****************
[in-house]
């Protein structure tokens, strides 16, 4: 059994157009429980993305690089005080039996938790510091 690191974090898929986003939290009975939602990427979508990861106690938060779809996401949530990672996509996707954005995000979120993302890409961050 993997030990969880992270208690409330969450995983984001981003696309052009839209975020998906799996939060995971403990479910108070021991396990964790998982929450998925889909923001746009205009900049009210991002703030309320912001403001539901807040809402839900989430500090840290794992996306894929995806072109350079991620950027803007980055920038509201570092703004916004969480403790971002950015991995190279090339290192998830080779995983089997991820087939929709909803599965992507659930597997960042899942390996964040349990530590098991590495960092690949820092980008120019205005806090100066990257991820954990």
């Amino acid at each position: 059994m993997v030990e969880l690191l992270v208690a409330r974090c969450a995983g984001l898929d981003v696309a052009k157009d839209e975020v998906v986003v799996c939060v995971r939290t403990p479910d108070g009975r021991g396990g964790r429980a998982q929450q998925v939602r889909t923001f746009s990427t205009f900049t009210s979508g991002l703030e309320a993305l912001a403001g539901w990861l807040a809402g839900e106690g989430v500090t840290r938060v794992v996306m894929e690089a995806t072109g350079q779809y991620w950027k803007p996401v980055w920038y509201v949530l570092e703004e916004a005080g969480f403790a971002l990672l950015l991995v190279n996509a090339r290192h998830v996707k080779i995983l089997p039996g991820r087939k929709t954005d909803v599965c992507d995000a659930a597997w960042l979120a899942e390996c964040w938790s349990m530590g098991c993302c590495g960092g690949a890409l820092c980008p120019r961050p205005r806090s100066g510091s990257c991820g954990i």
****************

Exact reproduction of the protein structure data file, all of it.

[in-house]
């Protein structure tokens, strides 16, 4: 059994157009429980993305690089005080039996938790510091 690191974090898929986003939290009975939602990427979508990861106690938060779809996401949530990672996509996707954005995000979120993302890409961050 993997030990969880992270208690409330969450995983984001981003696309052009839209975020998906799996939060995971403990479910108070021991396990964790998982929450998925889909923001746009205009900049009210991002703030309320912001403001539901807040809402839900989430500090840290794992996306894929995806072109350079991620950027803007980055920038509201570092703004916004969480403790971002950015991995190279090339290192998830080779995983089997991820087939929709909803599965992507659930597997960042899942390996964040349990530590098991590495960092690949820092980008120019205005806090100066990257991820954990």
């Amino acid at each position: 059994m993997v030990e969880l690191l992270v208690a409330r974090c969450a995983g984001l898929d981003v696309a052009k157009d839209e975020v998906v986003v799996c939060v995971r939290t403990p479910d108070g009975r021991g396990g964790r429980a998982q929450q998925v939602r889909t923001f746009s990427t205009f900049t009210s979508g991002l703030e309320a993305l912001a403001g539901w990861l807040a809402g839900e106690g989430v500090t840290r938060v794992v996306m894929e690089a995806t072109g350079q779809y991620w950027k803007p996401v980055w920038y509201v949530l570092e703004e916004a005080g969480f403790a971002l990672l950015l991995v190279n996509a090339r290192h998830v996707k080779i995983l089997p039996g991820r087939k929709t954005d909803v599965c992507d995000a659930a597997w960042l979120a899942e390996c964040w938790s349990m530590g098991c993302c590495g960092g690949a890409l820092c980008p120019r961050p205005r806090s100066g510091s990257c991820g954990i």